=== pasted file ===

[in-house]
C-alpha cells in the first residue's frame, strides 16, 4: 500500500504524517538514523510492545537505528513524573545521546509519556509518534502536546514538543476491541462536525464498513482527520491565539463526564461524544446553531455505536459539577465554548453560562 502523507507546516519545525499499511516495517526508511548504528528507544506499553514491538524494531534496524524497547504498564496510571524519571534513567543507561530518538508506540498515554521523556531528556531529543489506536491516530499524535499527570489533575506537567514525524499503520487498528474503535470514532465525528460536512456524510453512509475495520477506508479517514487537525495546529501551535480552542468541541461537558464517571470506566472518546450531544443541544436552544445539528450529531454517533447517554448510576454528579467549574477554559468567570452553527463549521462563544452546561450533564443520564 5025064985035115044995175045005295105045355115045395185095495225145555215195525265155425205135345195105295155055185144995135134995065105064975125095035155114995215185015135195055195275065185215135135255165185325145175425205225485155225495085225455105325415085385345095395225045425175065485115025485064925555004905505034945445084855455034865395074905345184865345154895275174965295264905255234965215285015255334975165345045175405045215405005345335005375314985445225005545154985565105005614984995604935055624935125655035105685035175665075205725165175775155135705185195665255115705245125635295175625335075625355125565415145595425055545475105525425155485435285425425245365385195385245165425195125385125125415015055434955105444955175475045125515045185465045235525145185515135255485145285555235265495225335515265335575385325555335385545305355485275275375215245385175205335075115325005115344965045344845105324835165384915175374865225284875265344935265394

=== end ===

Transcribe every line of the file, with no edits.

[in-house]
C-alpha cells in the first residue's frame, strides 16, 4: 500500500504524517538514523510492545537505528513524573545521546509519556509518534502536546514538543476491541462536525464498513482527520491565539463526564461524544446553531455505536459539577465554548453560562 502523507507546516519545525499499511516495517526508511548504528528507544506499553514491538524494531534496524524497547504498564496510571524519571534513567543507561530518538508506540498515554521523556531528556531529543489506536491516530499524535499527570489533575506537567514525524499503520487498528474503535470514532465525528460536512456524510453512509475495520477506508479517514487537525495546529501551535480552542468541541461537558464517571470506566472518546450531544443541544436552544445539528450529531454517533447517554448510576454528579467549574477554559468567570452553527463549521462563544452546561450533564443520564 5025064985035115044995175045005295105045355115045395185095495225145555215195525265155425205135345195105295155055185144995135134995065105064975125095035155114995215185015135195055195275065185215135135255165185325145175425205225485155225495085225455105325415085385345095395225045425175065485115025485064925555004905505034945445084855455034865395074905345184865345154895275174965295264905255234965215285015255334975165345045175405045215405005345335005375314985445225005545154985565105005614984995604935055624935125655035105685035175665075205725165175775155135705185195665255115705245125635295175625335075625355125565415145595425055545475105525425155485435285425425245365385195385245165425195125385125125415015055434955105444955175475045125515045185465045235525145185515135255485145285555235265495225335515265335575385325555335385545305355485275275375215245385175205335075115325005115344965045344845105324835165384915175374865225284875265344935265394